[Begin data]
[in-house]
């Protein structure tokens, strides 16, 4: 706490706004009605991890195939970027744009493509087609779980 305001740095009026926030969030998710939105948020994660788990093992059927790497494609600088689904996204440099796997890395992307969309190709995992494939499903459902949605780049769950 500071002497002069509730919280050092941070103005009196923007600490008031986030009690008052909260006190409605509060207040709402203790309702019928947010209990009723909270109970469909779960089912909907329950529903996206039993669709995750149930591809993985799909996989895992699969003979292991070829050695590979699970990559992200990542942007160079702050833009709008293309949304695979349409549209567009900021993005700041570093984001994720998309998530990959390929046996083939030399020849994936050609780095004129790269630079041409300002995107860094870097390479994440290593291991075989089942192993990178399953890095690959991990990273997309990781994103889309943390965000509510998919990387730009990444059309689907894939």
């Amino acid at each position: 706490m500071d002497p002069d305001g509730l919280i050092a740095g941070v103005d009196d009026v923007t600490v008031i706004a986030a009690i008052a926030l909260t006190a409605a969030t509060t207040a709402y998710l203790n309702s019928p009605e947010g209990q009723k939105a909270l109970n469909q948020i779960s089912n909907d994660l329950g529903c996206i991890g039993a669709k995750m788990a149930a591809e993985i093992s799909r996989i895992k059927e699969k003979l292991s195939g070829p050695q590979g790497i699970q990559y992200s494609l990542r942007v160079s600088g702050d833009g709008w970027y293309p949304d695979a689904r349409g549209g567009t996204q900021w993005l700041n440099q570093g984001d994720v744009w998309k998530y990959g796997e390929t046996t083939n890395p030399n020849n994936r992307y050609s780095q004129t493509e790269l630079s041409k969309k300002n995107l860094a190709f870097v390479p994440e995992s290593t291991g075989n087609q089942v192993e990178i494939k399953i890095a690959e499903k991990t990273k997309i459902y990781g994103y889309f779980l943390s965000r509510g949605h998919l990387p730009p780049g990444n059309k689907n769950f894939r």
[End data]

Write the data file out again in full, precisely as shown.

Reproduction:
[in-house]
């Protein structure tokens, strides 16, 4: 706490706004009605991890195939970027744009493509087609779980 305001740095009026926030969030998710939105948020994660788990093992059927790497494609600088689904996204440099796997890395992307969309190709995992494939499903459902949605780049769950 500071002497002069509730919280050092941070103005009196923007600490008031986030009690008052909260006190409605509060207040709402203790309702019928947010209990009723909270109970469909779960089912909907329950529903996206039993669709995750149930591809993985799909996989895992699969003979292991070829050695590979699970990559992200990542942007160079702050833009709008293309949304695979349409549209567009900021993005700041570093984001994720998309998530990959390929046996083939030399020849994936050609780095004129790269630079041409300002995107860094870097390479994440290593291991075989089942192993990178399953890095690959991990990273997309990781994103889309943390965000509510998919990387730009990444059309689907894939």
């Amino acid at each position: 706490m500071d002497p002069d305001g509730l919280i050092a740095g941070v103005d009196d009026v923007t600490v008031i706004a986030a009690i008052a926030l909260t006190a409605a969030t509060t207040a709402y998710l203790n309702s019928p009605e947010g209990q009723k939105a909270l109970n469909q948020i779960s089912n909907d994660l329950g529903c996206i991890g039993a669709k995750m788990a149930a591809e993985i093992s799909r996989i895992k059927e699969k003979l292991s195939g070829p050695q590979g790497i699970q990559y992200s494609l990542r942007v160079s600088g702050d833009g709008w970027y293309p949304d695979a689904r349409g549209g567009t996204q900021w993005l700041n440099q570093g984001d994720v744009w998309k998530y990959g796997e390929t046996t083939n890395p030399n020849n994936r992307y050609s780095q004129t493509e790269l630079s041409k969309k300002n995107l860094a190709f870097v390479p994440e995992s290593t291991g075989n087609q089942v192993e990178i494939k399953i890095a690959e499903k991990t990273k997309i459902y990781g994103y889309f779980l943390s965000r509510g949605h998919l990387p730009p780049g990444n059309k689907n769950f894939r």